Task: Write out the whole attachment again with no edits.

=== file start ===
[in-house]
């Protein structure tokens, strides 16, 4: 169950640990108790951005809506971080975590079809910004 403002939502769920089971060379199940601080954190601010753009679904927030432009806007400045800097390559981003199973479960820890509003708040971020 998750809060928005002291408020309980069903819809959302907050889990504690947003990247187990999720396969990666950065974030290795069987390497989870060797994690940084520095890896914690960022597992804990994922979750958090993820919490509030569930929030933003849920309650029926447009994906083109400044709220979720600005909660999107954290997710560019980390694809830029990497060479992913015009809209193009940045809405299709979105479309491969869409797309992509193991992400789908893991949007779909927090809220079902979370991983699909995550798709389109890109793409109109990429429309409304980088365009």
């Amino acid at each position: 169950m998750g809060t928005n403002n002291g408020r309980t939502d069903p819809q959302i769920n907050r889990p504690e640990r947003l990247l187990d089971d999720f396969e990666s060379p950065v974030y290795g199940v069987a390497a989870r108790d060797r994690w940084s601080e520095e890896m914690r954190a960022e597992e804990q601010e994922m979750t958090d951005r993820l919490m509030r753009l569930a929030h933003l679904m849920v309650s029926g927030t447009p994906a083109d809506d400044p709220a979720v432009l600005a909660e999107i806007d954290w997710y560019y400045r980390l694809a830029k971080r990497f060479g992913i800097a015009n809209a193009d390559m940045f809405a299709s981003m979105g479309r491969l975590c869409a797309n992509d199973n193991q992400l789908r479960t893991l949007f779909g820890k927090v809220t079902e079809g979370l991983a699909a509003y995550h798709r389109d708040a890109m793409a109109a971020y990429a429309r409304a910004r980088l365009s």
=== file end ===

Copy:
[in-house]
């Protein structure tokens, strides 16, 4: 169950640990108790951005809506971080975590079809910004 403002939502769920089971060379199940601080954190601010753009679904927030432009806007400045800097390559981003199973479960820890509003708040971020 998750809060928005002291408020309980069903819809959302907050889990504690947003990247187990999720396969990666950065974030290795069987390497989870060797994690940084520095890896914690960022597992804990994922979750958090993820919490509030569930929030933003849920309650029926447009994906083109400044709220979720600005909660999107954290997710560019980390694809830029990497060479992913015009809209193009940045809405299709979105479309491969869409797309992509193991992400789908893991949007779909927090809220079902979370991983699909995550798709389109890109793409109109990429429309409304980088365009």
């Amino acid at each position: 169950m998750g809060t928005n403002n002291g408020r309980t939502d069903p819809q959302i769920n907050r889990p504690e640990r947003l990247l187990d089971d999720f396969e990666s060379p950065v974030y290795g199940v069987a390497a989870r108790d060797r994690w940084s601080e520095e890896m914690r954190a960022e597992e804990q601010e994922m979750t958090d951005r993820l919490m509030r753009l569930a929030h933003l679904m849920v309650s029926g927030t447009p994906a083109d809506d400044p709220a979720v432009l600005a909660e999107i806007d954290w997710y560019y400045r980390l694809a830029k971080r990497f060479g992913i800097a015009n809209a193009d390559m940045f809405a299709s981003m979105g479309r491969l975590c869409a797309n992509d199973n193991q992400l789908r479960t893991l949007f779909g820890k927090v809220t079902e079809g979370l991983a699909a509003y995550h798709r389109d708040a890109m793409a109109a971020y990429a429309r409304a910004r980088l365009s």